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    No, Google is Not a Monopoly



    By Thomas L. Knapp

    On October 20, the US Department of Justice — joined by 11 Republican state attorneys general — filed a civil lawsuit against Google, with the stated goal of stopping it from  “unlawfully maintaining monopolies through anticompetitive and exclusionary practices in the search and search advertising markets.”

    The lawsuit is meritless on its face. Google is no monopoly. Nor could it plausibly become a monopoly without the full support of the global governments (the US is far from the first) who keep saying otherwise.

    A “monopoly” is defined as “[t]he exclusive power, right, or privilege of dealing in some article, or of trading in some market,” (Webster’s 1913 edition) or “a market in which there are many buyers but only one seller” (Wordnet).

    Google faces powerful and well-financed competitors in every market niche it serves. Some of the major ones:

    Microsoft competes with Google in search (Bing vs. Google), email (Outlook vs. Gmail), search advertising (Microsoft Advertising vs. AdSense/AdWords), cloud applications (Office vs. Docs/Sheets/etc.), and computer operating systems (Windows vs. ChromeOS).

    Apple competes with Google in desktop operating systems (OSX vs. ChromeOS) and phone operating systems (iOS vs. Android).

    Facebook and Twitter, among many others, compete with Google in advertising.

    Amazon, Netflix, and Hulu, among many others, compete with Google in digital media.

    Yes, Google does pretty well in those ongoing competitions, but there’s nothing wrong with that, nor any guarantee that it will always be so. The landscape is littered with the corpses of former supposed “monopolies” killed off by market competition, technological innovation, and changing consumer preferences, not by government action.

    The supposed point of antitrust legislation is to preserve competition and consumer choice, not to slap down winners  and prop up losers.

    I say “supposed point,” because the real purpose of antitrust legislation is, you guessed it, to slap down winners and prop up losers, at the expense of competition and consumer choice, and for the benefit of whichever political party needs a punching bag this week to put a shine on its peeling populist paint job.

    If the US government is really interested in eliminating monopolies, it might start with the US Copyright Office and the US Patent and Trademark Office before moving on to Congress, the Supreme Court, and the Department of Justice itself.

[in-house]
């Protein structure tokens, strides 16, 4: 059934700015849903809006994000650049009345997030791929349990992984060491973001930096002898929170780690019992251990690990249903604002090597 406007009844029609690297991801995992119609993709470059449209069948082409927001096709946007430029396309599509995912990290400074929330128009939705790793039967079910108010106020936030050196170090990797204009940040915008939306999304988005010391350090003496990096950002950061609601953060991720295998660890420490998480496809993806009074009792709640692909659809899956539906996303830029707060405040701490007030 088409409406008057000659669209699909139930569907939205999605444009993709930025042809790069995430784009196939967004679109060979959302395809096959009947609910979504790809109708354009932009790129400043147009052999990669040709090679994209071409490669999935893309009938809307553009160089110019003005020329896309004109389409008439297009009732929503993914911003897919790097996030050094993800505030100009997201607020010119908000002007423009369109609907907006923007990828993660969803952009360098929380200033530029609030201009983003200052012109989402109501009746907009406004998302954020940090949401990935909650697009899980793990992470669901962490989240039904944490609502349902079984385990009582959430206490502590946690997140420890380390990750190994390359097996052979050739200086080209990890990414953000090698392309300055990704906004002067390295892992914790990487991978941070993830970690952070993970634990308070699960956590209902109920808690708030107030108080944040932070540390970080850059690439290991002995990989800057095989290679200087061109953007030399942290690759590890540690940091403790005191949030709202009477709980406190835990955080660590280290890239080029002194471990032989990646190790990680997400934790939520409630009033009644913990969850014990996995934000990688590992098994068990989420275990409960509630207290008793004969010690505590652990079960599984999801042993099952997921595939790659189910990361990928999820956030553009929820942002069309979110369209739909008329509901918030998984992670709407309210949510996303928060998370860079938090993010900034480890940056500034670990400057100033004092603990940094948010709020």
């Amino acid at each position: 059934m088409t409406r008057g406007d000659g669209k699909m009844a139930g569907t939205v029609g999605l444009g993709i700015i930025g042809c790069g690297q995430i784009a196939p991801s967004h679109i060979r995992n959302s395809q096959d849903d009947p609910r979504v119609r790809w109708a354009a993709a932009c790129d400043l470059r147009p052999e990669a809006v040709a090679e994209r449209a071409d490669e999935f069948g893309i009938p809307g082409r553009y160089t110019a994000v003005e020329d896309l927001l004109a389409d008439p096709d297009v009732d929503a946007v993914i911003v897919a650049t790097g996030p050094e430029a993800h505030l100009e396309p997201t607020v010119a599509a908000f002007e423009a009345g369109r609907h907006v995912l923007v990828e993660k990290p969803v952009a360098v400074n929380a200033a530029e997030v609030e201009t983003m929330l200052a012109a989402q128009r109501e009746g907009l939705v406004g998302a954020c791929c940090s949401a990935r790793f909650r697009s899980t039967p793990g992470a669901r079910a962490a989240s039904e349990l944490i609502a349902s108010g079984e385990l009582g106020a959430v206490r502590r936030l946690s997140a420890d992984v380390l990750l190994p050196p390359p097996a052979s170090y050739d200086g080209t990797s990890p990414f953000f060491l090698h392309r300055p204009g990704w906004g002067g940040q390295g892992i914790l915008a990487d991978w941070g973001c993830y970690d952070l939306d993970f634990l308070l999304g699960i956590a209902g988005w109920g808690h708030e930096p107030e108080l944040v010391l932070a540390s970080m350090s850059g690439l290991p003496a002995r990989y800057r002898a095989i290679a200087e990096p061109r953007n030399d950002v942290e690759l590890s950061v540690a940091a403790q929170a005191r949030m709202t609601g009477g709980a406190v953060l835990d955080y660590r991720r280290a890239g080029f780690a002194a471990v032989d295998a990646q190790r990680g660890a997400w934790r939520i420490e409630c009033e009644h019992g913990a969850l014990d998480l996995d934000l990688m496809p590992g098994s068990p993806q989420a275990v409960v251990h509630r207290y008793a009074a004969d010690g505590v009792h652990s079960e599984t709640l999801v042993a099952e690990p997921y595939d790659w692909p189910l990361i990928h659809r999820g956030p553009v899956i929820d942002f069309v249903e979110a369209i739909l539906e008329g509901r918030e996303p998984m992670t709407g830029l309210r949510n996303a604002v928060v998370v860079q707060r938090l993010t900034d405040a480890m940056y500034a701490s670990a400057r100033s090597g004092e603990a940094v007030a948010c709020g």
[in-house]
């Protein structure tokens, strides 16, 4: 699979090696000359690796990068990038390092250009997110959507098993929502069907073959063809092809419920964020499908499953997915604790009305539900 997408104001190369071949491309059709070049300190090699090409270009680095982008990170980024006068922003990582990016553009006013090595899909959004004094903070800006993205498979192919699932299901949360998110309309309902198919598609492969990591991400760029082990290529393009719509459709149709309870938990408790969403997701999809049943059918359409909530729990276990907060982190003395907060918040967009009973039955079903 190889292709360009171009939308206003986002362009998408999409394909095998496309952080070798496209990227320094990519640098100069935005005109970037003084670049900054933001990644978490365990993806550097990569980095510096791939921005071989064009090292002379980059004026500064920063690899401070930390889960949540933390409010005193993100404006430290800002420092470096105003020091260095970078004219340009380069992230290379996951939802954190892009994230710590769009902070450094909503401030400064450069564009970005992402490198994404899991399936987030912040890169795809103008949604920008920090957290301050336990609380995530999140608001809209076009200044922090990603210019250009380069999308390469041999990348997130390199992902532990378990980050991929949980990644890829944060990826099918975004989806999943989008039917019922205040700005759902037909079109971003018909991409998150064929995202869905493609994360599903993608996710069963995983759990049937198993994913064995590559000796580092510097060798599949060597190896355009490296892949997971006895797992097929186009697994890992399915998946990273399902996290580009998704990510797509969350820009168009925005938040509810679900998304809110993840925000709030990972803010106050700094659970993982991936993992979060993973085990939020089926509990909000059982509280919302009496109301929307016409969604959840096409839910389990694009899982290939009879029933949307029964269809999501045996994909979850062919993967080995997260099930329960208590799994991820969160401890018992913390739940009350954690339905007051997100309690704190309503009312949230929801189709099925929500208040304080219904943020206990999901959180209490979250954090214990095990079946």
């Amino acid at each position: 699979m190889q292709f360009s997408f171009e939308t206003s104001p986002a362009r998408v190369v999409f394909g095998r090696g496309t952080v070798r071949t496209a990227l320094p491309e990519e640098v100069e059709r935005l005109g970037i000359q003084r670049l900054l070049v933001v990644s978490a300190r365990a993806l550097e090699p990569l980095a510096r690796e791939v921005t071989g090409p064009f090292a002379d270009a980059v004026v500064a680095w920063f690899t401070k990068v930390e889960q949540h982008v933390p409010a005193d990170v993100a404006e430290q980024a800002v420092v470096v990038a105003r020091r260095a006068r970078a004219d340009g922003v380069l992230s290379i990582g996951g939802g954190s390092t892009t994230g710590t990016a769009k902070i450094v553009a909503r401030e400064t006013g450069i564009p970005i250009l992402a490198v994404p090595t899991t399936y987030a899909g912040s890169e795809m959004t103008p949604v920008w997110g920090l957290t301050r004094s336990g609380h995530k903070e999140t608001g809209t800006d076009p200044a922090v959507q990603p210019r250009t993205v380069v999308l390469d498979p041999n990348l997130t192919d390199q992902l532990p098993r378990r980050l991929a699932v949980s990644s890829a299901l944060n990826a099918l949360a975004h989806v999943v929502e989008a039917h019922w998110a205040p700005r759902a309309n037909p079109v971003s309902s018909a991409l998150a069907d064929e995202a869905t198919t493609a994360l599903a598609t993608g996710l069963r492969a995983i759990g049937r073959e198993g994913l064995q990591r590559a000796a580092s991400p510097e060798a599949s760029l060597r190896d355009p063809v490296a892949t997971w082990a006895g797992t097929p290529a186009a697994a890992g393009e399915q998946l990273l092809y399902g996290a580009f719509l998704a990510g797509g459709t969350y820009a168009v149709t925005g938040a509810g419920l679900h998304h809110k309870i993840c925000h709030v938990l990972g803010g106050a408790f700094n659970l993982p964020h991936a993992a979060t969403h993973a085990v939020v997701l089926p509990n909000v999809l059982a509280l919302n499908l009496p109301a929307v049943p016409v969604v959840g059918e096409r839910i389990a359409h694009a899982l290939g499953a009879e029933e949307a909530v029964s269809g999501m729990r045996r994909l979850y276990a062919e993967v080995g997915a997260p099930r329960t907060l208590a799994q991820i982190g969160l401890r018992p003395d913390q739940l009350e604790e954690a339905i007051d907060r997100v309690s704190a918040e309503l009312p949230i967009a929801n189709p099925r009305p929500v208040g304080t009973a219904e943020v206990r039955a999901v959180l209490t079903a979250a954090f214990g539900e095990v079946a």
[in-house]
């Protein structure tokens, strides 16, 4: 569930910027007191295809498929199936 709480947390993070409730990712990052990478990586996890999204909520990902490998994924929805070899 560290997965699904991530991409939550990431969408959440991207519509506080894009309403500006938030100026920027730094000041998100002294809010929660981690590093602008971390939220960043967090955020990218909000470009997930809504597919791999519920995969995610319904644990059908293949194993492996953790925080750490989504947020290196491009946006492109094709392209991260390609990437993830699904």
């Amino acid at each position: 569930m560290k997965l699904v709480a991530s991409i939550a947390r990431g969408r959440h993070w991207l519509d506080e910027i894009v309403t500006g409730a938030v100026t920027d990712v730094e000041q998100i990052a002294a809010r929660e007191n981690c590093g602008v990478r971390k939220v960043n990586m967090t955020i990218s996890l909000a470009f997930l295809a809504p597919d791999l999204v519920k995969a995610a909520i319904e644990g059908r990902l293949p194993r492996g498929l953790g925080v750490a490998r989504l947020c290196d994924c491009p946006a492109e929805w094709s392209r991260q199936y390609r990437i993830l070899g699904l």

All those entities are ACTUAL monopolies, with which competition is legally banned, and which consumers are required by law to patronize and finance.

    Thomas Knapp -- Photo Credit Avens O'Brien

    Photo by Avens O’Brien

    Thomas L. Knapp (Twitter: @thomaslknapp) is director and senior news analyst at the William Lloyd Garrison Center for Libertarian Advocacy Journalism ( He lives and works in north central Florida.


    The views and opinions expressed in this commentary are those of the author and do not necessarily reflect the official position of Citizens Journal


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    3 years ago

    Google is a de facto monopoly, in that it has an overwhelming share of some markets and uses its power to help shut out competition or even block dissenting opinions, allegedly illegally in some cases.

    Angry White Male
    Angry White Male
    3 years ago

    Here’s some help. Publish real analysis, not opinions of the uninformed and/or those with an agenda. Sophisticated news will grow your readership, pablum will get you tossed into the trash pile. Good luck to you, hoping this is helpful.

    Citizen Reporter
    3 years ago

    In case you hadn’t noticed, that is an opinion column. I realize that most other regional newspapers don’t make such differentiation, but we do here. For the record, this moderator doesn’t agree with that COLUMN either.

    Angry White Male
    Angry White Male
    3 years ago

    Thomas, this is a sophomoric argument. Yes, whether Google is a monopoly is a complex argument but not for any of the reasons you state.

    Citizens Journal: please improve the quality of your articles, or change your tag line to “proudly attempting to reduce the quality of political (and religious) discourse in Ventura County.”

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